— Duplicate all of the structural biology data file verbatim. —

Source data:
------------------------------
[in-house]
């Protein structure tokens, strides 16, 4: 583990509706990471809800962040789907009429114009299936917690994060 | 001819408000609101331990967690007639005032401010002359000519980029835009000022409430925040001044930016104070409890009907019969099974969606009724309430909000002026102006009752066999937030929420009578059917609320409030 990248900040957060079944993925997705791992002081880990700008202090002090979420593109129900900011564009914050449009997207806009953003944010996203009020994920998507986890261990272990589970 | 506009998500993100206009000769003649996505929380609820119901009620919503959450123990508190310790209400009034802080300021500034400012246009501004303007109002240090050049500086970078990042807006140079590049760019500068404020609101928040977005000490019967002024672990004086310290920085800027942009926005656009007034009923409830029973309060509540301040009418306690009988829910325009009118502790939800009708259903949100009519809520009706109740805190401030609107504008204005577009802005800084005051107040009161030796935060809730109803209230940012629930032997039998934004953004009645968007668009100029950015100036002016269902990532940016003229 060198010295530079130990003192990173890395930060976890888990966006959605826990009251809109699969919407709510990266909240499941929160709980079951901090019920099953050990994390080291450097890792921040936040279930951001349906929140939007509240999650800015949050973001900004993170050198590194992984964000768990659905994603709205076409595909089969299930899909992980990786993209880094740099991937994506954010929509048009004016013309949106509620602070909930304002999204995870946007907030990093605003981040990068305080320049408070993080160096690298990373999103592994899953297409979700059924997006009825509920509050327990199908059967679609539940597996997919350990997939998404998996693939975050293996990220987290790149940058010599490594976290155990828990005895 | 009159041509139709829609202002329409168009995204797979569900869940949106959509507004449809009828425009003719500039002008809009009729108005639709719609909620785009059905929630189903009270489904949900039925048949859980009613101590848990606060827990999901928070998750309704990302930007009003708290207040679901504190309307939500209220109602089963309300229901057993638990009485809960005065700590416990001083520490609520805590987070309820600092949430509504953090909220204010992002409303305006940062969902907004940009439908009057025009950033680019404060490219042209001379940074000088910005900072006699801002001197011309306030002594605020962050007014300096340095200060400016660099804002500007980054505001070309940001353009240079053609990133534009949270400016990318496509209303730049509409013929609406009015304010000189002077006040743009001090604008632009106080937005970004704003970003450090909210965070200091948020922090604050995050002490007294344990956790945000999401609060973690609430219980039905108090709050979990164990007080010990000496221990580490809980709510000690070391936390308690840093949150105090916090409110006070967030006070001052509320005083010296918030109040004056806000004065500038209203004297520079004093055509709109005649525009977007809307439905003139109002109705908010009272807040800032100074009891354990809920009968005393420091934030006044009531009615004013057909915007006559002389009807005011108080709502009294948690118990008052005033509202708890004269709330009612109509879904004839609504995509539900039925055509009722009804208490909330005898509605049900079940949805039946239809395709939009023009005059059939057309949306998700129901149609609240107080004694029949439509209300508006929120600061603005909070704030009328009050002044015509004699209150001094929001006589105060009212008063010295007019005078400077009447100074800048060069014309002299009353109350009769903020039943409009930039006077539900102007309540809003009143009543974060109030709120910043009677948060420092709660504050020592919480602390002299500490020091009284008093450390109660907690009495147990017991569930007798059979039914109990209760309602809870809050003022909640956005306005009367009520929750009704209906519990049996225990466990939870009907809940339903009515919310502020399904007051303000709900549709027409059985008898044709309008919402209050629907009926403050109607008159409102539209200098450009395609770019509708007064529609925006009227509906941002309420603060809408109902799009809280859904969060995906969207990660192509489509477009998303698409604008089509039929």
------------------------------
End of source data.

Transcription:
[in-house]
């Protein structure tokens, strides 16, 4: 583990509706990471809800962040789907009429114009299936917690994060 | 001819408000609101331990967690007639005032401010002359000519980029835009000022409430925040001044930016104070409890009907019969099974969606009724309430909000002026102006009752066999937030929420009578059917609320409030 990248900040957060079944993925997705791992002081880990700008202090002090979420593109129900900011564009914050449009997207806009953003944010996203009020994920998507986890261990272990589970 | 506009998500993100206009000769003649996505929380609820119901009620919503959450123990508190310790209400009034802080300021500034400012246009501004303007109002240090050049500086970078990042807006140079590049760019500068404020609101928040977005000490019967002024672990004086310290920085800027942009926005656009007034009923409830029973309060509540301040009418306690009988829910325009009118502790939800009708259903949100009519809520009706109740805190401030609107504008204005577009802005800084005051107040009161030796935060809730109803209230940012629930032997039998934004953004009645968007668009100029950015100036002016269902990532940016003229 060198010295530079130990003192990173890395930060976890888990966006959605826990009251809109699969919407709510990266909240499941929160709980079951901090019920099953050990994390080291450097890792921040936040279930951001349906929140939007509240999650800015949050973001900004993170050198590194992984964000768990659905994603709205076409595909089969299930899909992980990786993209880094740099991937994506954010929509048009004016013309949106509620602070909930304002999204995870946007907030990093605003981040990068305080320049408070993080160096690298990373999103592994899953297409979700059924997006009825509920509050327990199908059967679609539940597996997919350990997939998404998996693939975050293996990220987290790149940058010599490594976290155990828990005895 | 009159041509139709829609202002329409168009995204797979569900869940949106959509507004449809009828425009003719500039002008809009009729108005639709719609909620785009059905929630189903009270489904949900039925048949859980009613101590848990606060827990999901928070998750309704990302930007009003708290207040679901504190309307939500209220109602089963309300229901057993638990009485809960005065700590416990001083520490609520805590987070309820600092949430509504953090909220204010992002409303305006940062969902907004940009439908009057025009950033680019404060490219042209001379940074000088910005900072006699801002001197011309306030002594605020962050007014300096340095200060400016660099804002500007980054505001070309940001353009240079053609990133534009949270400016990318496509209303730049509409013929609406009015304010000189002077006040743009001090604008632009106080937005970004704003970003450090909210965070200091948020922090604050995050002490007294344990956790945000999401609060973690609430219980039905108090709050979990164990007080010990000496221990580490809980709510000690070391936390308690840093949150105090916090409110006070967030006070001052509320005083010296918030109040004056806000004065500038209203004297520079004093055509709109005649525009977007809307439905003139109002109705908010009272807040800032100074009891354990809920009968005393420091934030006044009531009615004013057909915007006559002389009807005011108080709502009294948690118990008052005033509202708890004269709330009612109509879904004839609504995509539900039925055509009722009804208490909330005898509605049900079940949805039946239809395709939009023009005059059939057309949306998700129901149609609240107080004694029949439509209300508006929120600061603005909070704030009328009050002044015509004699209150001094929001006589105060009212008063010295007019005078400077009447100074800048060069014309002299009353109350009769903020039943409009930039006077539900102007309540809003009143009543974060109030709120910043009677948060420092709660504050020592919480602390002299500490020091009284008093450390109660907690009495147990017991569930007798059979039914109990209760309602809870809050003022909640956005306005009367009520929750009704209906519990049996225990466990939870009907809940339903009515919310502020399904007051303000709900549709027409059985008898044709309008919402209050629907009926403050109607008159409102539209200098450009395609770019509708007064529609925006009227509906941002309420603060809408109902799009809280859904969060995906969207990660192509489509477009998303698409604008089509039929």